Alpine Photography


Alpine Photography


ALPINE CLUB.
QUARTERLY MEETING.
The first quarterly meeting of the New Zealand Alpine Club took place in the Art Gallery yesterday evening. There was a fairly good attendance, several ladies and other friends of members being present. Captain Hutton, the President, was in the chair, and announced that the Club had, at the present time, thirty-four members and six subscribers, and was in a position to undertake the publication of a journal recording exploration and ascents in the mountains.

He might mention that any one was eligible to become a subscriber simply by being elected, no climbing qualifications being required. Subscribers were entitled to all the privileges of members, except that of voting at the meetings and serving on the Committee.

A very important part of the duties of the Club was the helping of Alpine photography, and the Secretary, Mr Arthur Harper, had prepared a paper on that subject. It would be illustrated, by means of Mr Crook's lantern, with photographs of Alpine scenery, all of which, he was pleased to say, had been taken by members of the Club.

In his paper, Mr Harper mentioned that in New Zealand very few persons had carried the camera into the Alps, and only three, he believed, had taken it beyond the snow line. He explained the difficulties which the Alpine photographer in New Zealand had to contend with, and compared them with the facilities which were to be found for similar work in Switzerland.

It was, he said, wonderful how, twenty-five years ago, Mr Sealey (sic) [Edward Percy Sealy] managed to get his cumbrous wet-plate apparatus, to such a height up the glaciers of the Southern Alps, and to produce such good results. Mr Harper stated that he himself had found the most suitable camera for Alpine photography to be the half plate Meagher, which, with case, to be carried on the back, and supply of light plates, weighed but 15 1/4 1b. He had found that better pictures could be obtained by using glass plates than by the use of films, though glass plates were to a certain extent, objectionable on account of their weight. The question of what plates to use was, however, one for each intending photographer to decide for himself. He had found it possible to dispense with a tripod for supporting the camera, and had made a capital rest for it by sticking the handle of his ice axe in the ground and affixing the camera to the head by a screw. He explained that the great drawback of Alpine photographs as pictures was that they gave no idea of relative size.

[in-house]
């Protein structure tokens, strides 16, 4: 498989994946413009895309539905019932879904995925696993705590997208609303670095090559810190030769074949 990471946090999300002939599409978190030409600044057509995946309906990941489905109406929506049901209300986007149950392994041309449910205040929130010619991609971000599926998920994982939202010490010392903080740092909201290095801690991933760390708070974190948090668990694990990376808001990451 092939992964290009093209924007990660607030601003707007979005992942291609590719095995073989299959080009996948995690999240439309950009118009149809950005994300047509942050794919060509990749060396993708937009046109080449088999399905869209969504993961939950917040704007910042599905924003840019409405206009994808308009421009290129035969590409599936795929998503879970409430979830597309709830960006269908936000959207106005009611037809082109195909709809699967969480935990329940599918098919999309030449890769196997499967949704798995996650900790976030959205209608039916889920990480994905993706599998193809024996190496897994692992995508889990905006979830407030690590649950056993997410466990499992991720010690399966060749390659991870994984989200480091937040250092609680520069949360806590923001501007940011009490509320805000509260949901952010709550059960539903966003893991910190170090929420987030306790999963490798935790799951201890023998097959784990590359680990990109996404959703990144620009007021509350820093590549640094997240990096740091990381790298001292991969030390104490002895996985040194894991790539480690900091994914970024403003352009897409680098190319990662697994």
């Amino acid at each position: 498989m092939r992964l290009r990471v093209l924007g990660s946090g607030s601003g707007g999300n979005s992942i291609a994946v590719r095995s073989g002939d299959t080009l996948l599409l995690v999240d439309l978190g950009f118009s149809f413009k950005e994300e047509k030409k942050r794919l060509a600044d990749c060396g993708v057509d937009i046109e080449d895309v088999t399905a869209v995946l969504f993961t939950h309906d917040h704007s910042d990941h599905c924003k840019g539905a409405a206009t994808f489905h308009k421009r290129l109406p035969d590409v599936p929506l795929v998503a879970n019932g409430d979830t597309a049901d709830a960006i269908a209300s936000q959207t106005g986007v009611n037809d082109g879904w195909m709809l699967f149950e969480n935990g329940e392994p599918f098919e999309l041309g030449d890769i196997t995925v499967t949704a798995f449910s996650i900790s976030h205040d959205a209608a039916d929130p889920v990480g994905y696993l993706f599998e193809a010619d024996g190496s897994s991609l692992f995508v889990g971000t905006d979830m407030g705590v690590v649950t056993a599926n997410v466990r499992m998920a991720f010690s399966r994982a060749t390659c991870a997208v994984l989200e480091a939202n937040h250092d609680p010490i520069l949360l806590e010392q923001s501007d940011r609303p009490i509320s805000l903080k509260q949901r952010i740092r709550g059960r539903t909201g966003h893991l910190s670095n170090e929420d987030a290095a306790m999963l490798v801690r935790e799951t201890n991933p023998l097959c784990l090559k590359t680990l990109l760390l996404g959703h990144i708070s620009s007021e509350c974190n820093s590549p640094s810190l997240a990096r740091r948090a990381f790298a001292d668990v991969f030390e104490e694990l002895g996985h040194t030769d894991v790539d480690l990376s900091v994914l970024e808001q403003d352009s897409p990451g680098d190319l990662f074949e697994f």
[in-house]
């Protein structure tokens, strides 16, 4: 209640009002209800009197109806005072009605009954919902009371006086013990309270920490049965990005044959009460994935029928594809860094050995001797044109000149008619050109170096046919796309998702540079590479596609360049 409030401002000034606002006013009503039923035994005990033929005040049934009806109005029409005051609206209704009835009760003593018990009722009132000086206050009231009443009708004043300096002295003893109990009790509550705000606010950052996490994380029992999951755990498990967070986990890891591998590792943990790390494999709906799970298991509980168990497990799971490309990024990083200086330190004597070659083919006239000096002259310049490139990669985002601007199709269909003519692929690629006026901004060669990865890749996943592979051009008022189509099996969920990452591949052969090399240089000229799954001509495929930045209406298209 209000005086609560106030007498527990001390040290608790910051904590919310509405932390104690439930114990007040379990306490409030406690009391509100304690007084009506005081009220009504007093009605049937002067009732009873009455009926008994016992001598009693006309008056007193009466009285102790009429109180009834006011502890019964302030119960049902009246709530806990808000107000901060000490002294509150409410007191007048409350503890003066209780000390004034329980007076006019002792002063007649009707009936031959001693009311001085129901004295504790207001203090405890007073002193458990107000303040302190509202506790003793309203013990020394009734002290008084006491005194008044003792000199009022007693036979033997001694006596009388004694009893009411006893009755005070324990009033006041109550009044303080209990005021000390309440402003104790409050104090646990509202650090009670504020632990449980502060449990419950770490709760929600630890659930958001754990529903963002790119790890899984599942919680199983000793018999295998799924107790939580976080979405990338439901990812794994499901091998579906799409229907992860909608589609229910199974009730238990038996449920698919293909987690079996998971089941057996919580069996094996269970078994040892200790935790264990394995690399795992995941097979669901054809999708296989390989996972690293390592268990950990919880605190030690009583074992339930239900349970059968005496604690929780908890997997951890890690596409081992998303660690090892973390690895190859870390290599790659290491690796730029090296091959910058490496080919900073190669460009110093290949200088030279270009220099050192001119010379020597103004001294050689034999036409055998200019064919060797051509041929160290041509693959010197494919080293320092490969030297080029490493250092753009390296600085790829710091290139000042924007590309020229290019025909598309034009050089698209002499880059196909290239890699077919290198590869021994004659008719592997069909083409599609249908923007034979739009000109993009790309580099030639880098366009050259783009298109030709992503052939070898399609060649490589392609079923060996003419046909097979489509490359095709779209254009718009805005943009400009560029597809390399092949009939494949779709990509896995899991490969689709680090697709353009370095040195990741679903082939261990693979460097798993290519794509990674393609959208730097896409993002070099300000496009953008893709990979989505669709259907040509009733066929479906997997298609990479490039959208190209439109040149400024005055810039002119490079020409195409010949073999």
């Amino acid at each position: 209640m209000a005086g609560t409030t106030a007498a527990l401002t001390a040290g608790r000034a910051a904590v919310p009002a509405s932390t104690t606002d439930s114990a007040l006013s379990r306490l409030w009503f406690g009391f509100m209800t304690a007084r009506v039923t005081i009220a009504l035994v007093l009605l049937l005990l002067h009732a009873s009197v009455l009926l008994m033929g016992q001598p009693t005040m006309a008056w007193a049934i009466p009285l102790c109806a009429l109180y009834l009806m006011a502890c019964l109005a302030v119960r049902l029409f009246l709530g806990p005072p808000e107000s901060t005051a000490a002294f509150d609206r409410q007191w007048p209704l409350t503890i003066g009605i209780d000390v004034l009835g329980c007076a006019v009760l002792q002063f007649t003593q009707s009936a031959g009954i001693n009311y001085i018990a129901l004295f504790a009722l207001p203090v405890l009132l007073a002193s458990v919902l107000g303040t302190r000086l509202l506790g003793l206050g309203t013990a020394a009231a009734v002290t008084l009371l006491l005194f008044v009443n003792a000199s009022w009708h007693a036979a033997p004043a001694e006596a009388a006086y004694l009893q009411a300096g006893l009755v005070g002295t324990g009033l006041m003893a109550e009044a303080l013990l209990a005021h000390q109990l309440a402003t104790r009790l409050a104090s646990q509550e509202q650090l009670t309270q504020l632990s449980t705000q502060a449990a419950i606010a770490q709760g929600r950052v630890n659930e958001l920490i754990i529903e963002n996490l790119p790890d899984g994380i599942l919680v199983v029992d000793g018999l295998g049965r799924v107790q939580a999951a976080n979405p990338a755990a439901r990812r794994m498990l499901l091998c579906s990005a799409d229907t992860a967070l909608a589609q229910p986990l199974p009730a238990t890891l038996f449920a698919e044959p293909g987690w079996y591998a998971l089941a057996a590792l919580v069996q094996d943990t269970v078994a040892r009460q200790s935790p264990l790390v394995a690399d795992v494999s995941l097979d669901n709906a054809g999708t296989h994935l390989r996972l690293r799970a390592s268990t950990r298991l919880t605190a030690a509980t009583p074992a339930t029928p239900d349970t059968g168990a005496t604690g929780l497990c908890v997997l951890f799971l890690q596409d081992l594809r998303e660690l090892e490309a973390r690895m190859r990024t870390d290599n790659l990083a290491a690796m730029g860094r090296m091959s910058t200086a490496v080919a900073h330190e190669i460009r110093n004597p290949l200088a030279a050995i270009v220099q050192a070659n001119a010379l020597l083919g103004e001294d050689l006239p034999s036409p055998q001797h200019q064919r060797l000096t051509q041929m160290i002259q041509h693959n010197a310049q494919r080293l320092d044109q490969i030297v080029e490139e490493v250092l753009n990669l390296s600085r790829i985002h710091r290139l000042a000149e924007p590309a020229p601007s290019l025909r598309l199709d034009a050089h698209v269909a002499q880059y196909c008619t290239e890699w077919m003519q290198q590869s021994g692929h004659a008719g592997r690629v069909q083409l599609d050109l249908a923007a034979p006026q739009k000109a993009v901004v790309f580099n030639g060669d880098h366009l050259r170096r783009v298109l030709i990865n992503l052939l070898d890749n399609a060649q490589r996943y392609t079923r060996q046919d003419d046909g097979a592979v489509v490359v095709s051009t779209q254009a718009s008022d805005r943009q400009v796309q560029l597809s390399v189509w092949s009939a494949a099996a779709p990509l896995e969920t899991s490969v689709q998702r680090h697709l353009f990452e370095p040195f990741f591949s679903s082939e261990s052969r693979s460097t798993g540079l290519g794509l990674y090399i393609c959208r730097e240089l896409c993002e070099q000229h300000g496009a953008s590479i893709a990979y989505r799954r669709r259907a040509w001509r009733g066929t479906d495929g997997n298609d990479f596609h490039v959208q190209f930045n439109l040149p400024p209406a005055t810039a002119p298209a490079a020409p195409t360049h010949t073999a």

After the conclusion of the paper, a number of very good photographs, mostly taken in high places in the Southern Alps, wore shown by means of Mr Crook's lantern, and afterwards those present inspected a collection of ice axes and other appliances used in Alpine climbing.
Star, Issue 7151, 9 December 1891, Page 4


Alpine Club.— A meeting of the New Zealand Alpine Club was held last evening. There was a good attendance, and the proceedings were very interesting.

The principal interest centred in the exhibition of photographs, of which a large number were shown. They included three splendid panoramas of the Mount Cook glaciers and a number of slides, taken by Messrs Wheeler and Son, and a selection of new glacier pictures by Messrs Burton Bros., Dunedin.

Messrs G. Mannering and Harper (Secretary) gave descriptive remarks on the various views, which were shown by lime-light by Mr Seager. Captain Hutton was Chairman.
Star, Issue 4665, 8 June 1893, Page 3

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